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Jared Richardson works at Logos Technologies As a recognized expert in the software industry, Jared has worked with both start-ups and software giants. He's been involved with various open source projects, with roles from contributor to founder. Jared co-authored the best selling book Ship It! and Career 2.0, and founded the Agile RTP user group as a local outlet for the agile community in North Carolina. His personal blog is Agile Artisans

Jared has posted 52 posts at DZone. You can read more from them at their website. View Full User Profile

Managers As Cheerleaders, or Why Charts Matter

05.05.2010
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Most developers think that graphs and charts are for weak-minded managers who like pretty colors. And they couldn't be more wrong. The problem is actually the arrogance of many developers.

Whether or not we'd like to admit it, we think we are pretty darn smart. We also think others should appreciate how smart we are, especially those who control our raises and bonuses. Many of us refuse to explain what we do to our managers. We think they should come to us and figure out what we do. I remember one developer who told me "If he wants to manage my work, he can come down here and learn what I do. If he wants to communicate with developers, he needs to learn to write code."

That couldn't be further from the truth. The reality is that our managers are rarely responsible for a single team. They're usually responsible for multiple teams with multiple people on them. They have to manage tasks ranging from budgets to deadlines to performance appraisals. They're desperately trying to keep up with what we do, but many developers can't be bothered to help them out. And those same developers are always puzzled why the "clueless managers" don't give them with the raises they so richly deserve.

Many years ago I saw a sign that said "If the student hasn't learned, the teacher hasn't taught." If you're trying to teach your manager what you do, and they don't get it, stop blaming the manager. It's your fault. The responsibility is on us to find a way to communicate our work and our progress in a way the non-technical can understand.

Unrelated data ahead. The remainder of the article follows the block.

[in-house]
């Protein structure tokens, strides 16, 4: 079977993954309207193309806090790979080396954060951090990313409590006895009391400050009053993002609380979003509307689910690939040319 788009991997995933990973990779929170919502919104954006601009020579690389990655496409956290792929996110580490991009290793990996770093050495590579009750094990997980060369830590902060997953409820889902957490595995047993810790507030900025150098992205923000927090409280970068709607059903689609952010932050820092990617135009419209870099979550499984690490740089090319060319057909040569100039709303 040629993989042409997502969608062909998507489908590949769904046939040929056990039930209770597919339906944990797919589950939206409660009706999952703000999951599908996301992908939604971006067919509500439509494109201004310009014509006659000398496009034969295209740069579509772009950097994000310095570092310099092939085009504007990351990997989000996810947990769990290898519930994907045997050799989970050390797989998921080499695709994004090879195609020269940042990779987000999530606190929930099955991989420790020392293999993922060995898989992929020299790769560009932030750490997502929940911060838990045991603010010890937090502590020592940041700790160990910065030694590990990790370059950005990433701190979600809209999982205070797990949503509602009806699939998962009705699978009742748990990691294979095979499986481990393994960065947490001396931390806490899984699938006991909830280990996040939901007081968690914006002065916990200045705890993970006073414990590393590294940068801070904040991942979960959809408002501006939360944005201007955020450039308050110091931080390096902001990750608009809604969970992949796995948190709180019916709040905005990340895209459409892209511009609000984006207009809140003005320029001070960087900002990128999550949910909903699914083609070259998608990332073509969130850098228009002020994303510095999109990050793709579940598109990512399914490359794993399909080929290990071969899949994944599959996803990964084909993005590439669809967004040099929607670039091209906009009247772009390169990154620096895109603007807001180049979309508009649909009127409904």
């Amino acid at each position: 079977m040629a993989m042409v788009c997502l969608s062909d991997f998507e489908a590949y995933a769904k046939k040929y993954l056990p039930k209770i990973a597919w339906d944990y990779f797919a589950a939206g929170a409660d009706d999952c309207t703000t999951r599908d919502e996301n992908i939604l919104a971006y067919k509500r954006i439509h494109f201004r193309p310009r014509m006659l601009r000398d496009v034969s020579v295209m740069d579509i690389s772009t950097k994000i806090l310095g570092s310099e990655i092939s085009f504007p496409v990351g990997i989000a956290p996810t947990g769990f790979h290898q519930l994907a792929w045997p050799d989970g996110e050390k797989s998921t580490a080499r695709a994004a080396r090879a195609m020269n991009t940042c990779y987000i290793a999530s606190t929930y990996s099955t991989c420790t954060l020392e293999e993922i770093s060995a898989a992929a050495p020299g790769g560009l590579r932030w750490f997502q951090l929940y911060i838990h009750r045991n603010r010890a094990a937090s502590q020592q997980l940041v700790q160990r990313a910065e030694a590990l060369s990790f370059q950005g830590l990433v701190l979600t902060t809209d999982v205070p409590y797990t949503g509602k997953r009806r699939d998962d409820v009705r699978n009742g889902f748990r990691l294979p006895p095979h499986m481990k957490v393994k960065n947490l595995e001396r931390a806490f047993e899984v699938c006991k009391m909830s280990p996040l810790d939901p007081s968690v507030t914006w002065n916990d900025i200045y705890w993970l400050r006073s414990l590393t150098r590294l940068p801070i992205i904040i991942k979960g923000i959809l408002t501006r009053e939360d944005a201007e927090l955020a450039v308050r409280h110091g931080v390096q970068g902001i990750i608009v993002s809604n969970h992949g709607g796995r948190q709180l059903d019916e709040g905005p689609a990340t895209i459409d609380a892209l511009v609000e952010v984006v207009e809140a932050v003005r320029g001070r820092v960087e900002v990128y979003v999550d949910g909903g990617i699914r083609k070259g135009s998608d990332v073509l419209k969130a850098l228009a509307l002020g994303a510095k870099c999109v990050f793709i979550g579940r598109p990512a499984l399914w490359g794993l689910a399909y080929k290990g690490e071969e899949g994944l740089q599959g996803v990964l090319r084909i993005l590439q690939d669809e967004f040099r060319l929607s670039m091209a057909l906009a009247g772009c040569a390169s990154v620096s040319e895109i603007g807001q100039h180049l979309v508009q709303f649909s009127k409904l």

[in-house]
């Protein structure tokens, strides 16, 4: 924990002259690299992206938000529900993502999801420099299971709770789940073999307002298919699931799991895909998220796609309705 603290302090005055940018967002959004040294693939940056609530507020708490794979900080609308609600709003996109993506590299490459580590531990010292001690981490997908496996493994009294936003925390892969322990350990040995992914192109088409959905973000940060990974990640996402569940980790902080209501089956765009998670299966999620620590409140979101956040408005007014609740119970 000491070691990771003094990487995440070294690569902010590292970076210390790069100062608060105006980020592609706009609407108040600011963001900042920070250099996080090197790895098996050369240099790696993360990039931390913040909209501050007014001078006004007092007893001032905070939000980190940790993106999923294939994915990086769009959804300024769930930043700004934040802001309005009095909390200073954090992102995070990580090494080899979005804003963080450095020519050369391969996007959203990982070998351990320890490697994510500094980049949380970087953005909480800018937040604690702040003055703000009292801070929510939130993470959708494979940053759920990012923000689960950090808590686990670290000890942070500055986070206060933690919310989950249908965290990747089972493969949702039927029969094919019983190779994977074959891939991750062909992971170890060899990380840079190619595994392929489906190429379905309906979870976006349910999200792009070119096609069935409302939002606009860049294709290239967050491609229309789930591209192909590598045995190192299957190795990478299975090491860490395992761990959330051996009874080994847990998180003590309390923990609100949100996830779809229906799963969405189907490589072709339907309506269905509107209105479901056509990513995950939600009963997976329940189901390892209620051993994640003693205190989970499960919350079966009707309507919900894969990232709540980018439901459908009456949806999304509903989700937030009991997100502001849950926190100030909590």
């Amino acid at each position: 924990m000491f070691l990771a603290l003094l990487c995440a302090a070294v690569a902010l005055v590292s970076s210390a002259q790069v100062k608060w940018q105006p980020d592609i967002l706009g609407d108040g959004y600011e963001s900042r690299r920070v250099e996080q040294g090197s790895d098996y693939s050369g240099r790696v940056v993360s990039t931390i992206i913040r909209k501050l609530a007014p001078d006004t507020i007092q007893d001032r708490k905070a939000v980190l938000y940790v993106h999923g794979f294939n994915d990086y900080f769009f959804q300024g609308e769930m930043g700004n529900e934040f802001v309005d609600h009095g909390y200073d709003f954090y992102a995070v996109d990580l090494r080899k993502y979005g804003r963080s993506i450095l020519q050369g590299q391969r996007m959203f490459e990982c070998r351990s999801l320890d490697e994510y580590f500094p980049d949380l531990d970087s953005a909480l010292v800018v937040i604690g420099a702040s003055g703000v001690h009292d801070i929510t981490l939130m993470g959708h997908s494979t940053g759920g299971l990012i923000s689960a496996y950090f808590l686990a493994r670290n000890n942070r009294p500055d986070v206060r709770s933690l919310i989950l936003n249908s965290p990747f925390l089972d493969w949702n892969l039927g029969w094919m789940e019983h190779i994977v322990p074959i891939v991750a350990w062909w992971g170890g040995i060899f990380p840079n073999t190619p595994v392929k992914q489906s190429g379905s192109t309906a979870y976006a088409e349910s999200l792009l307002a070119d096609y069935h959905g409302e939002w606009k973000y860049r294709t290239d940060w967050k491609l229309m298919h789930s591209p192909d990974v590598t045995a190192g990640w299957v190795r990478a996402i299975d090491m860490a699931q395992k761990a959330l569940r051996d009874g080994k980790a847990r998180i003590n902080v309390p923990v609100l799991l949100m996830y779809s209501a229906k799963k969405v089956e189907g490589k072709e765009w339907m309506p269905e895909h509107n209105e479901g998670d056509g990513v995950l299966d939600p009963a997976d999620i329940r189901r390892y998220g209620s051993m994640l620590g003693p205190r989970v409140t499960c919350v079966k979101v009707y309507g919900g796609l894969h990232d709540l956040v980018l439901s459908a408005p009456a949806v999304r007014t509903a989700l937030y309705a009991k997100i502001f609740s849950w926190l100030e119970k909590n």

Out of this understanding came the idea known as Big Visible Charts.  The idea was that any information that needs to be communicated needs to be put into a chart, and then made big and visible. (I'll bet you got most of that from the name.)

What sorts of things are good candidates for these simple charts?

  • features done vs. features not done over time (burn down charts )
  • total tests versus broken tests (this better be 100%)
  • percentage of your code exercised by your automated tests (code coverage, like Cobertura )
  • bugs reported internally vs. by customers

The list can go on as far as your imagination can take it. What do you do every day? Or more importantly, what work do you do every day that you want credit for doing? Don't think that when you’re quiet and everything is running smoothly, that your manager assumes you're doing great work. Fair or not, it’s human nature to assume that quiet means that nothing good is happening. Think about children. When they're quiet, too quiet, parent's ears perk up and they go looking for them. Managers are the same way. They're not treating you like children, but they're having a natural reaction to the silence, or most correctly, the lack of information.

There are a few key principles to keep in mind, and they're summed up nicely in Alistair Cockburn's idea of Information Radiators

  • Large and easily read by a casual observer
  • Easy to understand
  • Changes (so the new content draws people back)
  • Easy to update

In a nutshell, no six point fonts. It needs to be visible from across the room. People need to be able to come into the room, glance at the chart, and see if the team is on track, or if test coverage is climbing or falling. If they have to interpret it, you've already lost the battle.

What does this have to do with your manager being a cheerleader? Other than a very disturbing image I've placed in many of your minds (ewwwww!), your manager has the same problem communicating your progress to his or her managers. They want to make you look good because it makes them look good. If your team is short on resources and you can illustrate, they'll try to help you.

But if you want them to back you, and help you, you've got to provide them with those pretty charts we've all mocked at one time or another. They don't like graphs and reports because they're pretty or have colors, but because they're something that an overworked manager, director, or CTO can absorb quickly. They don't have the time to read a 10 page report, or a large spreadsheet. But they have time to look at a big visible chart, even if it's copied into your manager's weekly report.

As an aside, my employer, Pillar Technology, makes a wide variety of webinars available for free. Matt Van Vleet just completed one on Big Visible Charts. You can download it, and many others, on this page.  Scroll down for the completed webinars. No registration needed.
Published at DZone with permission of its author, Jared Richardson.

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